The kitchen was warm and the thick white wooden table was softly lit by wall lights. I looked around the table. There was my father, aunty, uncle and my landlord who was a family friend. Cups of tea in front of them. What was I supposed to do? I opted to take on the same expression of concern that rotted on their faces.
It had been three days since I was last high and my guts filled with a driving need to get some fucking drugs. The withdrawal was weeks in the past, the memory twisting a fading like burning paper. I wasn’t physically hooked yet but the mental addiction was strong as ever.
I looked around the table and prepared myself to say anything they wanted me to say in so I could leave and run to the streets where the heroin was. My stomach glowed with pleasure at the ability to deceive and string them along. It was twisted, how I felt as if I was doing something noble, like lying to soldiers about the whereabouts of a freedom fighter. Despite of everything I still needed heroin. I needed it to protect me from the savage spikes of reality.
“You know quitting is a process”, I said, the words were like honey on my lips, “like when I gave up cigarettes, I have to do it a few more times to learn that I don’t like it or need it any more”. It was a masterpiece in bullshit.
“I imagine rather than stop instantly, I will tone it down and down until I don’t do it at all”, I was even convincing myself. I had to convince them to stop worrying. If only they would stop interfering I could somehow learn to take heroin responsibly.
“We can get you into a rehab if you that’s what you need,” said my aunty nudging my dad,
“Yes of course, if that’s what you need we can get you that,” he blurted out and folded his arms.
“And I know some really good ones,” added my landlord. “I’ve already been researching online”. I was about to hang my mouth open in horror but stopped myself. In my head, visions of beds and white wards dance; the big Native American from the Cuckoo’s Nest.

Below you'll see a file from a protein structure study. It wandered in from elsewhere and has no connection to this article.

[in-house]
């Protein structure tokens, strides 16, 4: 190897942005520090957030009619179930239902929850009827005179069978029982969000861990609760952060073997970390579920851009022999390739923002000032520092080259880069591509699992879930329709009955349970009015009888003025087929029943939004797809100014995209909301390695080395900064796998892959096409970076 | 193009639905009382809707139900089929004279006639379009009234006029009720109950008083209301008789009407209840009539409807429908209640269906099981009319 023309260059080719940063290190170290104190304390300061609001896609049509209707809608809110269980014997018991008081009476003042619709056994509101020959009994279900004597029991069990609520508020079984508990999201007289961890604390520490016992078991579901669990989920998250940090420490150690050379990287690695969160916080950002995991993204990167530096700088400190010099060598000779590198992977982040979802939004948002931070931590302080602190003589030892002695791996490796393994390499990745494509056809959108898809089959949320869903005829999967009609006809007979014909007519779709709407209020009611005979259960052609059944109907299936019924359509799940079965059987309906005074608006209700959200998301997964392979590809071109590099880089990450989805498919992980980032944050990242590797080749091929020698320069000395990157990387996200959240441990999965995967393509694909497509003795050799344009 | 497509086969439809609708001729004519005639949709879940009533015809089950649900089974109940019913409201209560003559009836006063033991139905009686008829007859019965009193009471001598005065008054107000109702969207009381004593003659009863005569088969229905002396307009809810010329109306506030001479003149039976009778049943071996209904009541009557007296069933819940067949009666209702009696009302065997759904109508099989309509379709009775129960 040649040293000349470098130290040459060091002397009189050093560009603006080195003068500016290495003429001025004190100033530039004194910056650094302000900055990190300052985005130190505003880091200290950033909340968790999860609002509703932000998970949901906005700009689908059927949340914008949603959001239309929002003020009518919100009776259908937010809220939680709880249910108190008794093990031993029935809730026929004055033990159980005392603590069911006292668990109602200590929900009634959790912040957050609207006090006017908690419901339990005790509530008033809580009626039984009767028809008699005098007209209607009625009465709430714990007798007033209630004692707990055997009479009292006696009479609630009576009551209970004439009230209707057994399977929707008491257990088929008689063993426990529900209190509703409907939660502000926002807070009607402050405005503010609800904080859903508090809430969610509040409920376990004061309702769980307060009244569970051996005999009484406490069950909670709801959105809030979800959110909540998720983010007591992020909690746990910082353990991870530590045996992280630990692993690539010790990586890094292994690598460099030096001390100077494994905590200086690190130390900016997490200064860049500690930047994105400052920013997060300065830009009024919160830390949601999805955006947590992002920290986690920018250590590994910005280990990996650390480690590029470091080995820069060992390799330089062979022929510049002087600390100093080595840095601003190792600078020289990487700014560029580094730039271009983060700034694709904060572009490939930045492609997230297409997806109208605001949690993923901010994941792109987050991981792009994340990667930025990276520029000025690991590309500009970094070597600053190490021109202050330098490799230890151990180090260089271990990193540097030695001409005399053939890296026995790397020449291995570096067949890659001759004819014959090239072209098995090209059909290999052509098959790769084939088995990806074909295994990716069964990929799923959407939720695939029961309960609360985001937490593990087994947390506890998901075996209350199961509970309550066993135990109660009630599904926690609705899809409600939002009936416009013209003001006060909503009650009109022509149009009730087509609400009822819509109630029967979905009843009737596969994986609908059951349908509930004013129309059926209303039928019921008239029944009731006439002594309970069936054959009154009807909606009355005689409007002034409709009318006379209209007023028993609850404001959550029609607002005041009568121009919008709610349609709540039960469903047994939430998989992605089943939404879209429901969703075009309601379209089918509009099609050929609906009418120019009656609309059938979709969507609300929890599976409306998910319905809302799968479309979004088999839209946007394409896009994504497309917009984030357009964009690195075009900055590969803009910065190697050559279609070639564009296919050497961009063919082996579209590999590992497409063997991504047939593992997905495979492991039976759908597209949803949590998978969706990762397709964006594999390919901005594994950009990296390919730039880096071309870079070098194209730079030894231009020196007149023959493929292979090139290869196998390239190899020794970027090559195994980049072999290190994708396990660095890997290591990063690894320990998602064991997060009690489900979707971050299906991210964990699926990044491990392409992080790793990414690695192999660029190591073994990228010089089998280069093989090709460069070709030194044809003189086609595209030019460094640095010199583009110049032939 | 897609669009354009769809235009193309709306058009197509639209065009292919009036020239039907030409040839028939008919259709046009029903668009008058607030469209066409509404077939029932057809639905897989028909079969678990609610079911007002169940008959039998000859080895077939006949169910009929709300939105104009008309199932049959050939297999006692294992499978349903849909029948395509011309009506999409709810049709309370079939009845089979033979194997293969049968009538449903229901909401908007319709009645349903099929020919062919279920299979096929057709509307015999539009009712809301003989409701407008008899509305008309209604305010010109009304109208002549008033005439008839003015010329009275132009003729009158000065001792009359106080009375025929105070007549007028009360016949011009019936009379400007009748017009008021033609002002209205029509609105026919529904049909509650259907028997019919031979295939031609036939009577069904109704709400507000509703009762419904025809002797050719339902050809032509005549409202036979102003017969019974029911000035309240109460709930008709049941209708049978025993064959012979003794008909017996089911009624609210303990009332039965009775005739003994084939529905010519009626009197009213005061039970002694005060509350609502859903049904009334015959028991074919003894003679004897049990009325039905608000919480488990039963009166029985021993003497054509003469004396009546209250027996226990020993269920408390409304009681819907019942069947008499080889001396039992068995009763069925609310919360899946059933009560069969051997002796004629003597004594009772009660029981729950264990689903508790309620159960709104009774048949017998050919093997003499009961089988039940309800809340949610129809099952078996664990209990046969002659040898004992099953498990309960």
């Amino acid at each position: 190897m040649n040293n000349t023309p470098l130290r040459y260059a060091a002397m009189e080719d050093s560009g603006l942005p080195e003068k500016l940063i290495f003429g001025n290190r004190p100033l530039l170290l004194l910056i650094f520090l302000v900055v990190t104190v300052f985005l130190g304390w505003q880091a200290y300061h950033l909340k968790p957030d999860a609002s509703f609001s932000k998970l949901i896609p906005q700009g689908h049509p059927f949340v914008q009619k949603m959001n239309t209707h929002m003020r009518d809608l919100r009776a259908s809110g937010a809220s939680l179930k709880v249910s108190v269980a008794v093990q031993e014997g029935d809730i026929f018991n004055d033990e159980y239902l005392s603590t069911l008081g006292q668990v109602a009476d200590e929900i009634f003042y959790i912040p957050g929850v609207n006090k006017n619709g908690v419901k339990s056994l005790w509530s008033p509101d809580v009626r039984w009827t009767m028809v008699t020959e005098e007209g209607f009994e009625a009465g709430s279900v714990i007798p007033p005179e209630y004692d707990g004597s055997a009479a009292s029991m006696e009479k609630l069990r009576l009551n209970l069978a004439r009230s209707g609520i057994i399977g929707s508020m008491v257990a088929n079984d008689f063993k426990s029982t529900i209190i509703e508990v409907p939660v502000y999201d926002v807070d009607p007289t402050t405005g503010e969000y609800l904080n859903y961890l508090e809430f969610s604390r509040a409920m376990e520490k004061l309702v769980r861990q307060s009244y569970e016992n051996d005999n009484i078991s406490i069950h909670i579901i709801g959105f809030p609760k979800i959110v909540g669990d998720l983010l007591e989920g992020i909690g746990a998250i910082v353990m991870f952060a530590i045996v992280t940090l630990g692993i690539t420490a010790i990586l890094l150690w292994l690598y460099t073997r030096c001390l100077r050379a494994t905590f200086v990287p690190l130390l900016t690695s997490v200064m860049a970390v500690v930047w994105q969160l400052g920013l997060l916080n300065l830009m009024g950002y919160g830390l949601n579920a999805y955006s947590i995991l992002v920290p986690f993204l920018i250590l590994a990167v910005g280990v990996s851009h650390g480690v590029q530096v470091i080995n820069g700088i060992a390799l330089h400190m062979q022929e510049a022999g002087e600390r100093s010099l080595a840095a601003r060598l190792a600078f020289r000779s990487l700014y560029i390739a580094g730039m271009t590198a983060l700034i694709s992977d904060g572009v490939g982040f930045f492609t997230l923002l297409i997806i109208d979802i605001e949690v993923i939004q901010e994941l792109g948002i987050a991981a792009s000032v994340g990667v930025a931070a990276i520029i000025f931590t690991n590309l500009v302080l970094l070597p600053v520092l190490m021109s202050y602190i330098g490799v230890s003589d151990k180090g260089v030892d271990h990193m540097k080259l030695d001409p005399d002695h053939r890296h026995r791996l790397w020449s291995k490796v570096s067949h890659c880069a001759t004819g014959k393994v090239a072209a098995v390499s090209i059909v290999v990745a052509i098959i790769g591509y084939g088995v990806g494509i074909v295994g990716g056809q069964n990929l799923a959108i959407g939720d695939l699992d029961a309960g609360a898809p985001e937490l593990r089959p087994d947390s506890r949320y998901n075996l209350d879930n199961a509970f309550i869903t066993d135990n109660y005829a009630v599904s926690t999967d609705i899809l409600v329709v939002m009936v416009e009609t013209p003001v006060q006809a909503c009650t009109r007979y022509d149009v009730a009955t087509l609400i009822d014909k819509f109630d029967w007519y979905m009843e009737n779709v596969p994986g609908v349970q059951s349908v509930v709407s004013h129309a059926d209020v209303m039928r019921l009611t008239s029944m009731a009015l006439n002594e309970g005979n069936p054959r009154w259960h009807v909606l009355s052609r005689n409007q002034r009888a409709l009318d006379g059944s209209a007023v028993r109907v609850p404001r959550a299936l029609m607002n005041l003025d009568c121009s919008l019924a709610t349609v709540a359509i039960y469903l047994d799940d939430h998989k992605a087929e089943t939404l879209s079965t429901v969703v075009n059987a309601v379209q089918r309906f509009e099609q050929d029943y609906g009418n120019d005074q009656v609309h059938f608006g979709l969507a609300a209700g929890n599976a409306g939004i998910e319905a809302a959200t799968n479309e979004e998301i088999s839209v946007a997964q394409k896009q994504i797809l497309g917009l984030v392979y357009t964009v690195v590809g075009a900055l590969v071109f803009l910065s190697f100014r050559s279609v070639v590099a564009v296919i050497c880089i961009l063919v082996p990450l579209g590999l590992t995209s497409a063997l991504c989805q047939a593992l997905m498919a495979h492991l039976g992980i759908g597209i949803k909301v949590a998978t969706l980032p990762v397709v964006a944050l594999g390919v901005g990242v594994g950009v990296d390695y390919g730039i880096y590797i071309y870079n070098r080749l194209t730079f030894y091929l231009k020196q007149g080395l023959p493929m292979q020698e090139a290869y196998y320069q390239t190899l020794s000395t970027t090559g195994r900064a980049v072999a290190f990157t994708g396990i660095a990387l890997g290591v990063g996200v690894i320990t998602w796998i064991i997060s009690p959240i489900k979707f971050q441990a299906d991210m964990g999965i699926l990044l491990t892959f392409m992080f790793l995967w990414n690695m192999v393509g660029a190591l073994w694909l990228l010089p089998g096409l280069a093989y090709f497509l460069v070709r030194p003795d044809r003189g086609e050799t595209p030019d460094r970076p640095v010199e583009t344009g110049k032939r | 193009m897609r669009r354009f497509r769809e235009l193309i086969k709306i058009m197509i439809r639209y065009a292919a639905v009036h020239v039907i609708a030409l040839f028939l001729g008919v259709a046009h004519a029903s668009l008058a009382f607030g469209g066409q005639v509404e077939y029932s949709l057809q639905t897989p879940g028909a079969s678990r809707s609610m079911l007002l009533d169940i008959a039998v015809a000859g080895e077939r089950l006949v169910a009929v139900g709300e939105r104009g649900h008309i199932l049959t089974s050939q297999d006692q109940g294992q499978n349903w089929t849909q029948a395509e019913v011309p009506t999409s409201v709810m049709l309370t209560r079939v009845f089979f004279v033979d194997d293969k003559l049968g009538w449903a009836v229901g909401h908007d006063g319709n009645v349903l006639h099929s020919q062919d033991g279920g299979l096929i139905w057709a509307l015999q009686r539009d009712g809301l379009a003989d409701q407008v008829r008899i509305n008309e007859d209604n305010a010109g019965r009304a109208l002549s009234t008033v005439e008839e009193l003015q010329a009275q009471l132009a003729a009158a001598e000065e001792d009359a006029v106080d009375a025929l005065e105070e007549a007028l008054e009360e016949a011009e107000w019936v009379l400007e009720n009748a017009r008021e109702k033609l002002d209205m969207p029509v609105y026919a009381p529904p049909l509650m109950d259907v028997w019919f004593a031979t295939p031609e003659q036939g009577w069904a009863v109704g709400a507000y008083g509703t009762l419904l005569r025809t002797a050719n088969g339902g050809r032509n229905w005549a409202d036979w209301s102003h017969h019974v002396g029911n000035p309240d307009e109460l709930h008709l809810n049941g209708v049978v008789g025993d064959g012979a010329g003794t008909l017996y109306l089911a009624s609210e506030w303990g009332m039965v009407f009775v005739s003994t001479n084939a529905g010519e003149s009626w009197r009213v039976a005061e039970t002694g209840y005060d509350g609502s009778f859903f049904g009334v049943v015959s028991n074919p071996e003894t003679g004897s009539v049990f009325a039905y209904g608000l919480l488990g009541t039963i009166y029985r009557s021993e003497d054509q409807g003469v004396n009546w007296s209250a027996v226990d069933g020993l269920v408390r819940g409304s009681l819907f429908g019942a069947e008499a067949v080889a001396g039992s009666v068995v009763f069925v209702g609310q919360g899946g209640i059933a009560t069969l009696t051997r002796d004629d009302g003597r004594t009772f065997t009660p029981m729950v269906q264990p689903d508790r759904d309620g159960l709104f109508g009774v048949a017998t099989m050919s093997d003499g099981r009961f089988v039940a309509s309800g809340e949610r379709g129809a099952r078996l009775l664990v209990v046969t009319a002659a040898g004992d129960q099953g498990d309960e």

How dare they suggest such a thing? I didn’t need rehab I just needed enough money and stability to control my habit, perhaps buy my heroin monthly and ration it out daily. If everyone would stop throwing me out of houses, and worrying my girlfriend and making me live with strangers in the middle of nowhere then maybe I wouldn’t be so fucked up. I could spend my life in a smacky bubble and then the world could fuck off and be dealt with on my terms.
“I don’t think I need rehab,” I said calmly. “I can just go to NA meetings and now I’m out of London it will be easy,” I felt my phone vibrate – probably another batch of gear had arrived.
They bought it. Hell, I bought it. I was happy to go to NA, after all, I could score afterwards. My aunty and uncle agreed to keep me employed at their business even though my work must have been sub-par. They couldn’t fire me because then I would have no money and have to depend on them even more. We were trapped together. Heroin savages your self-discipline. I only managed email my work to them at the last minute. It was riddled with errors.
My Dad was relieved that I still had the job because he did not have the spare funds to support an unemployed junky son on the other side of the world. He just wanted me to quit and get back to normal. For him, it seemed to be a simple matter of hitting the off switch. But to me, sitting there, at the centre of their drama I felt simultaneously brilliant and disgusting – brilliant for being the centre of attention and disgusting for needing it, seeking it and ruining the privileged life I had.
I looked at them, the low light being soft on their aging features. They seemed to come from some Valhalla where beautiful logic. It was baffling how they got their lives to flow so smooth. If I only came from that place.